Articles / Templates in Ruby

Templates in Ruby

Templates are a valuable tool in any programmer's toolkit. I'm not talking about C++ templates, in which new concrete classes are created by replacing variable types within a template class. I'm talking about text templates, in which a string contains markers for replacement items, which are replaced with values.

For example, a template might look like this:

Hello :::name:::, you owe us :::amount:::.

In this case the "template" is the string, and the replacement tokens are "name" and "amount", which can be replaced on the fly with new values.

What are templates used for?

Templates are useful in a whole variety of scenarios. Here are a few to stoke the fire in your imagination:

Mail Merge
The example above could easily be extended into a Mail Merge system in which the output is sent via email or snail mail to the customer.
Internationalization
You could use a template system in combination with different templates for different languages.
Making RTF Files
You could use Word to create an RTF file, which you could then use as a template (with plugin items) to create pretty reports.
Code Generation
Templates can be used to generate implementation files to save hand coding time and reduce the potential for error.
Quick HTML Pages
To make simple pages, you could use a lightweight template system, instead of rolling out the big guns (like JSP, HTML::Mason, or ASP).

Why not use HTML::Mason, JSP, or ASP?

Serious page markup languages like HTML::Mason, JSP, and ASP are excellent for doing all of the above. However, it's still valuable to have a small templating system that matches smaller requirements and needs. Several different sizes of templating systems are shown below; you can pick the right style to fit your needs.

Why use Ruby?

First, because I like it. Second, because I want to give Ruby some more exposure. Third, Ruby has regular expressions built in. Regular expressions are at the core of any template system, since the idea is to replace special tags with values that are dynamically generated.

Templating systems can be built in languages like C, C++, or Java, but you should look seriously into a regular expression library to make the implementation easier. Raw string parsing in C is no fun.

A Note on Files

The example code in this article uses template strings that are stored with the code to make understanding the examples easier. Most of the time, however, you will want to store a template in a local file so you can make alterations on it without changing the code.

To read a file into a string with a very short command, use: File::PrivoxyWindowOpen( "filename" ).read()

Simple Template Systems

Ruby itself has a sort of templating system built into it already; the string formatting system in Ruby can be used to do template replacements. The code below illustrates this:

# The template.  Notice the single quotes around this string to delay
# evaluation.

template = 'Dear #{customer},\nPlease pay us #{amount} now.\n'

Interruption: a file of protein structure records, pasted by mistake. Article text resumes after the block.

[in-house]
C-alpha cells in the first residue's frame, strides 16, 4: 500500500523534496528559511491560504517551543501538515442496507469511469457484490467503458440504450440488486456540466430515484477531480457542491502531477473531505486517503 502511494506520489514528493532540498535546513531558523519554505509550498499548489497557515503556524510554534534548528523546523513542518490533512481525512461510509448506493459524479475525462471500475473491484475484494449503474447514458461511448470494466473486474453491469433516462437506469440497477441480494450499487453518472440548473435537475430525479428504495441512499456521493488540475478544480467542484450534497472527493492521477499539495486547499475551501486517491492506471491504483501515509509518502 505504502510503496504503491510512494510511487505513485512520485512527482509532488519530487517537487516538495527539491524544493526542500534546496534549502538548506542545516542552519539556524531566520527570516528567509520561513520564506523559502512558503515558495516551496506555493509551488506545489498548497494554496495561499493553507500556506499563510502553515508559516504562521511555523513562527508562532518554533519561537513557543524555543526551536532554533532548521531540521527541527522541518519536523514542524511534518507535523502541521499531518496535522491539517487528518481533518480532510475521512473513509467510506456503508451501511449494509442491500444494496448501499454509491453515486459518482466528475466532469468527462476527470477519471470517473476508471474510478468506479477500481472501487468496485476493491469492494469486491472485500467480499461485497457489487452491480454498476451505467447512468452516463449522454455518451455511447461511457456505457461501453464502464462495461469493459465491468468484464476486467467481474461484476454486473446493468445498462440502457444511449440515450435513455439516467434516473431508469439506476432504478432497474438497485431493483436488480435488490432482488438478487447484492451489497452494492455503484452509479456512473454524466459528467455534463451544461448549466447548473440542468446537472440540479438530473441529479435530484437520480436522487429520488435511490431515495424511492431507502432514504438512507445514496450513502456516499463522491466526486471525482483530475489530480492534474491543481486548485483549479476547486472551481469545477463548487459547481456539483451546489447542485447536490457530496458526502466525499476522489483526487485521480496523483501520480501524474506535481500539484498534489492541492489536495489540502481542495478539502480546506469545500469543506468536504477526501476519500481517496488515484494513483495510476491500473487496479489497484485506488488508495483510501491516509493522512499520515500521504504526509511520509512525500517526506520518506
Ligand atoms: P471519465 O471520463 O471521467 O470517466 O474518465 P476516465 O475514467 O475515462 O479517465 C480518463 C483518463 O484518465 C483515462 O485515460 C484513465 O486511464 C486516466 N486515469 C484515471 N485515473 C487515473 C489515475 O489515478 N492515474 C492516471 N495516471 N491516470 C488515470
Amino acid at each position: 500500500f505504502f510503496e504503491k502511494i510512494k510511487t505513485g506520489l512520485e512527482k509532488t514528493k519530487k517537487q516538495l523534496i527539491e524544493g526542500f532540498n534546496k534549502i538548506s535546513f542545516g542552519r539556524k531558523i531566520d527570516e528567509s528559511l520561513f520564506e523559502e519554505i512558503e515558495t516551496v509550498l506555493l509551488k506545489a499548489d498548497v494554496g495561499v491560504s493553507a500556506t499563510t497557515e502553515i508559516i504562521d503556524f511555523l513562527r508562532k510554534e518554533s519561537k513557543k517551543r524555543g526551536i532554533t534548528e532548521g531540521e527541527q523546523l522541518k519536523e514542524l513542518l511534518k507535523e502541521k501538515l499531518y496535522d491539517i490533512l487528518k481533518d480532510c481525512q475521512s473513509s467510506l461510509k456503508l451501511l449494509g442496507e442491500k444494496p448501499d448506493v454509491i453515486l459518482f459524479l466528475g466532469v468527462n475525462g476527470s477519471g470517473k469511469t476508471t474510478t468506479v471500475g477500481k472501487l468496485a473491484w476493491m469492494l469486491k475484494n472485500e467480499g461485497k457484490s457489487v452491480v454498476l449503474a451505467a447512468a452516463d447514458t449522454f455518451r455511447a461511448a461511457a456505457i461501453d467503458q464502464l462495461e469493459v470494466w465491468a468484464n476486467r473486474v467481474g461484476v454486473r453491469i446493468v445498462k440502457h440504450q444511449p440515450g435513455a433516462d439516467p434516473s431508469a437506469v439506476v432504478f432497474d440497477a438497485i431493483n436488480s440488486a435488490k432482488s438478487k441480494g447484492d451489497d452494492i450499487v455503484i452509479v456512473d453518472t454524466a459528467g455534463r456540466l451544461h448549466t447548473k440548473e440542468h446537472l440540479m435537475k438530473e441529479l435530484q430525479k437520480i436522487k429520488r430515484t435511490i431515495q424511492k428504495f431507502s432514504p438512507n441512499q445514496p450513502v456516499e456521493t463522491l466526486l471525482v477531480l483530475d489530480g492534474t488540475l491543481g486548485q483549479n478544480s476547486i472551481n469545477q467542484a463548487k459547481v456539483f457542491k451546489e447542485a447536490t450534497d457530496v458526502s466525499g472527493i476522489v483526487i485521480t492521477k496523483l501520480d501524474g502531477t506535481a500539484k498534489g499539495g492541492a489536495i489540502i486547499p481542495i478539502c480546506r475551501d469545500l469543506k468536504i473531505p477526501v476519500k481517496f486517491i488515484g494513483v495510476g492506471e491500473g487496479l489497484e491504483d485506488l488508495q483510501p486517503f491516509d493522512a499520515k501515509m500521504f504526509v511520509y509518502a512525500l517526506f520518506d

# The "replacement" values.

customer = "Joe Schmoe"
amount = sprintf( "$%0.2f", 250 )

# Evaluate the string using eval, which will use the "replacement" values
# from the local context.

print eval( '"' + template + '"' )

We store the template in a string. The template uses the standard Ruby inline replacement syntax for variables. The standard syntax is #{expression}. We delay the replacement by using single quotes to define the string, then force the evaluation using the eval operator. Because we put the string in quotes within the eval, Ruby performs the string formatting evaluation, taking "customer" and "amount" from the current context and putting them into the string. The completed string is the implicit return value of the expression, which becomes the return value of the eval, which is then printed.

Tweaking the Simple System

The #{ and } formatting syntax is rather Ruby-specific. You might want to go with something that can be reused in different environments. In the example below, I use ":::" as the delimiter, so that tokens look like :::token_name::: within the template.

# The template

template = 'Dear :::customer:::,\nPlease pay us :::amount::: now.\n'

# The replacement values

customer = "Joe Schmoe"
amount = sprintf( "$%0.2f", 250 )

# The regular expression substition calls turn a string like this:
#   'Hi :::name:::.  How are you :::time:::'
# Into:
#   'Hi #{name}.  How are you #{now}'

template.gsub!( /:::(.*?):::/ ) { '#{'+$1+'}' }

# Then we evaluate the string using Ruby's built in string handling

print eval( '"' + template + '"' )

Here, we replace :::token_name::: with #{token_name} before the string is evaluated so that we get back to using standard Ruby string formatting as we had it in the original system.

A Regular Expressions Approach

For a variety of reasons, you may not want to use eval for templates. In particular, if security is a concern, you want to avoid allowing arbitrary code to be evaluated. The example below shows a use of regular expressions to do replacement:

# template: Returns a string formed from a template and replacement values
#
# templateStr - The template string (format shown below)
# values - A hash of replacement values
#
# Example format:
#   "Dear :::customer:::,\nPlease pay us :::amount:::.\n"
#
# The "customer" and "amount" strings are used as keys to index against the